Take It Outside! Fresh Air, Nature and Nourishing Play

Children cannot bounce off the walls if we take away the walls.” – Erin Kenny

Given Covid, all of our in-person programming has been outside. With the open air, we seriously reduce the risk of spreading germs while simultaneously benefitting from spaciousness and natural elements!  We bring a variety of toys, materials and platy prompts outside, further embellishing our outdoor classroom. While we play, we may pause to listen for the nearby woodpecker, dig in the soil to unearth a worm, or encounter a tiny seashell in the sandbox, deepening our connections to the natural world.

   

Leap frogs.                                                 Swinging, pushing, taking turns.

   

Snuggling in close to read together. 

 

Testing our ears with a matching shaker game.

  

Building rainbow patterns with friends.

   

Digging and making sand pies.               

 

 Harnessing the wind, running and decorating using rainbow streamers.

Powerful Words, Important Voices.

Image: VoxAlt JAMES RHEE

Using words to share wishes, thoughts and ideas is essential to co-creating the world we desire. Humans need ongoing support to help identify our feelings, wishes and ideas. Young children need lots of practice to express themselves fully, and they need support to act from their best places of engagement. As we each work to know ourselves, to ground ourselves and to use our voices to advocate for ourselves, family, friends and neighbors, we can co-create life experiences we desire. We can overcome challenging distress patterns and feelings that may otherwise interfere with having a big life and stepping toward our big ideas.

Those targeted by oppression (females, people who are BIPOC, LGBTQ, neurodiverse or have differing abilities) face greater obstacles in having their voices heard. This week’s stories focuses on three different girls overcoming obstacles to access their most powerful selves.

Both of these powerful picture books feature children who overcome challenges and effectively use their voices. In the first story, Willow’s quiet voice is often not heard. Her whispering voice and shyness impede her ability to get her needs met.  With practice and support, Willow finds and uses her big voice! 

The second story is based on the true story of Kamala and Maya–when Vice President Kamala Harris and her sister were children. They’ve got a BIG idea of having a slide outside their building and they work hard together to make it happen. They talk to lots of people– including the landlord of their building– draw pictures and write a letter. They use their words and passion to make their big idea a reality!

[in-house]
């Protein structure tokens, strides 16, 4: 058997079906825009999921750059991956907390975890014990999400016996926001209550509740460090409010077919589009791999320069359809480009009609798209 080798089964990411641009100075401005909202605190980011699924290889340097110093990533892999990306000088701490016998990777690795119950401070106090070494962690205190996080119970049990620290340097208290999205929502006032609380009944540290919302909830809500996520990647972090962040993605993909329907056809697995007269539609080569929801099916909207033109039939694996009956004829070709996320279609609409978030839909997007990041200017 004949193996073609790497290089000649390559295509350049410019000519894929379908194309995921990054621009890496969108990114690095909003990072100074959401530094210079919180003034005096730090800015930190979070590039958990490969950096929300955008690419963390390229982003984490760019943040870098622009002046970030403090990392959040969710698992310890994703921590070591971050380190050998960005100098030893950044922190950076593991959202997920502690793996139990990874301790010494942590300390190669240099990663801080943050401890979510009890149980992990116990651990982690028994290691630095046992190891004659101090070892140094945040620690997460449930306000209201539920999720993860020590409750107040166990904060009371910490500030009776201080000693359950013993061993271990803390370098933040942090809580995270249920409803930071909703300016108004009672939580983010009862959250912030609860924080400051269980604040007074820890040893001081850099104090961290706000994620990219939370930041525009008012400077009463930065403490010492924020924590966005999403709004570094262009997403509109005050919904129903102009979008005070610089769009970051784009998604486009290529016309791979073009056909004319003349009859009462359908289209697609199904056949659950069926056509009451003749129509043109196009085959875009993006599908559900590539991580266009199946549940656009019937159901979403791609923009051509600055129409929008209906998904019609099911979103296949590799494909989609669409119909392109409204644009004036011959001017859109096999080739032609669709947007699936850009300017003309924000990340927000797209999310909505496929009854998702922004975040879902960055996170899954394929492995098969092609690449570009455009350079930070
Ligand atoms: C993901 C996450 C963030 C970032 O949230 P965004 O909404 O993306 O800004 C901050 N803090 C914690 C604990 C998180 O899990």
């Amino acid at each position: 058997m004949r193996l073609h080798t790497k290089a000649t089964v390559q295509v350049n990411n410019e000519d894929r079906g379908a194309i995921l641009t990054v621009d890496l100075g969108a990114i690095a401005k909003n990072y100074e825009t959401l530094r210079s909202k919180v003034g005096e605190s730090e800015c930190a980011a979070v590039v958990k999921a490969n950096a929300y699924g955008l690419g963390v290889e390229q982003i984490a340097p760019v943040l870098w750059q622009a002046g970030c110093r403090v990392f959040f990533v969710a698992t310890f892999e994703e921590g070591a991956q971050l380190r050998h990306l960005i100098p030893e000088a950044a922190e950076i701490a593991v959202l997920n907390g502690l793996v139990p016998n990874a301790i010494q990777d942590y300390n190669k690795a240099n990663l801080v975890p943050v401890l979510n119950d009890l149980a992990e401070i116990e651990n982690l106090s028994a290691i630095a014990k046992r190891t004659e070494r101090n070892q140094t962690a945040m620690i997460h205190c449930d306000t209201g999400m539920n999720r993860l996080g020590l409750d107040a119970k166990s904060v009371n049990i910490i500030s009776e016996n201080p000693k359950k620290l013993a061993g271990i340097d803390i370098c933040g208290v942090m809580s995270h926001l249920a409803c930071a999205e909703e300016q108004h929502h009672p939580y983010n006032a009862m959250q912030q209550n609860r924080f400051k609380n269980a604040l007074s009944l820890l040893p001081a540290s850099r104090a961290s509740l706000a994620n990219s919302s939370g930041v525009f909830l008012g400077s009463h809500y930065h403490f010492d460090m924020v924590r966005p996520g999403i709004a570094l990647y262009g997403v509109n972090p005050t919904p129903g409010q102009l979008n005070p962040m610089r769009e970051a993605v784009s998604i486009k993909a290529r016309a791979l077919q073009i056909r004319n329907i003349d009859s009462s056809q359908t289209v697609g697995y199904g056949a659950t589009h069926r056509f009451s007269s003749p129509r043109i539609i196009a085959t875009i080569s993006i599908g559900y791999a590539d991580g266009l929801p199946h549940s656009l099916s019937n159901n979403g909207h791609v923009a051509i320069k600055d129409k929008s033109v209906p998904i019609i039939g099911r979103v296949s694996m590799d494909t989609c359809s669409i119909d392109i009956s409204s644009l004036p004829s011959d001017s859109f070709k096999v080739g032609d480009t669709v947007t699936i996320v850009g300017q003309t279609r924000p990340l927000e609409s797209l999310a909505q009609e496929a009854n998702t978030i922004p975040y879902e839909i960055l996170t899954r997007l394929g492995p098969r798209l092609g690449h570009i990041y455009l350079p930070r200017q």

Craft: Make a Microphone

  • Use a paper towel roll or a toilet paper roll.
  • Decorate it with stickers, paper and markers to make your own microphone.

The text and ideas shared in this blog post are excerpted from this past week’s curriculum subscription. Playschool subscriptions include curated stories, activities, crafts, videos, artwork, suggested outings, parenting resources, and a suggested activism around a particular theme. 

Treasuring Trees: Tree Enthusiast Visits HFP

We welcomed Joan from the Talk About Trees program to teach us about seeds and cones. After hearing an overview, pretending to be trees drinking water through our roots, and identifying which trees have leaves and which have needles, we walked around the school to inspect and collect a bagful of tree treasures.

 

A few families ventured to this week’s suggested site: Lone Fir Cemetery, Portland’s second largest arboretum. They searched and found the very first tree planted from which the cemetery was named.

O. brought home her collected tree treasures then collaged them onto a toilet paper roll to make a tree doll!

We look forward to welcoming Joan back next month to focus on the life cycle of trees!

Satisfying Sensory Play at Home

Most young children thrive when engaged in sensory play. Sensory tubs and playdough are two simple. low-cost, satisfying sensory play options families can offer at home. These hands-on activities are typically calming, help children focus and express themselves creatively and are ripe for extended, engrossing play.  At HFP– and likely preschools across the nation– children naturally gravitate to the sensory and playdough tables. These activities are easy to offer at home. 
 
Sensory Tub
  • Find or purchase a plastic tub with lid. 
  • Fill with water or any dry ingredient such as popcorn kernels, rice or lentils. 
  • Add a range of containers or scoops such as empty plastic bottles, measuring cups, measuring spoons, etc.
  • Rotate tools inside the table to keep interest high.
  • Borrow a range of sensory table tools  from HFP’s Toy Lending Library to add flare and variety to your home tub. 
  • Cover with a lid when not in use. 
Playdough  
  • Make a batch of homemade playdough.
  • If you make more than one color, consider making primary colors (such as red & blue or yellow & blue) so they’ll blend well when inevitably mixed together. 
  • Cooked playdough recipe here.
  • Borrow a range of playdough table tools from HFP’s Toy Lending Library to add flare and variety to your home playdough. 

Virtual Play Date

While these offerings will likely be sources of joy for your child at home, you might consider amping up the excitement by offering a virtual play date. Children from two households can meet-up and use sensory materials together over Zoom or Google Meet. Children can  mold playdough together or scoop and fill cups of multiple cups of “hot cocoa”… building off the ideas of their playmate while playing side by side.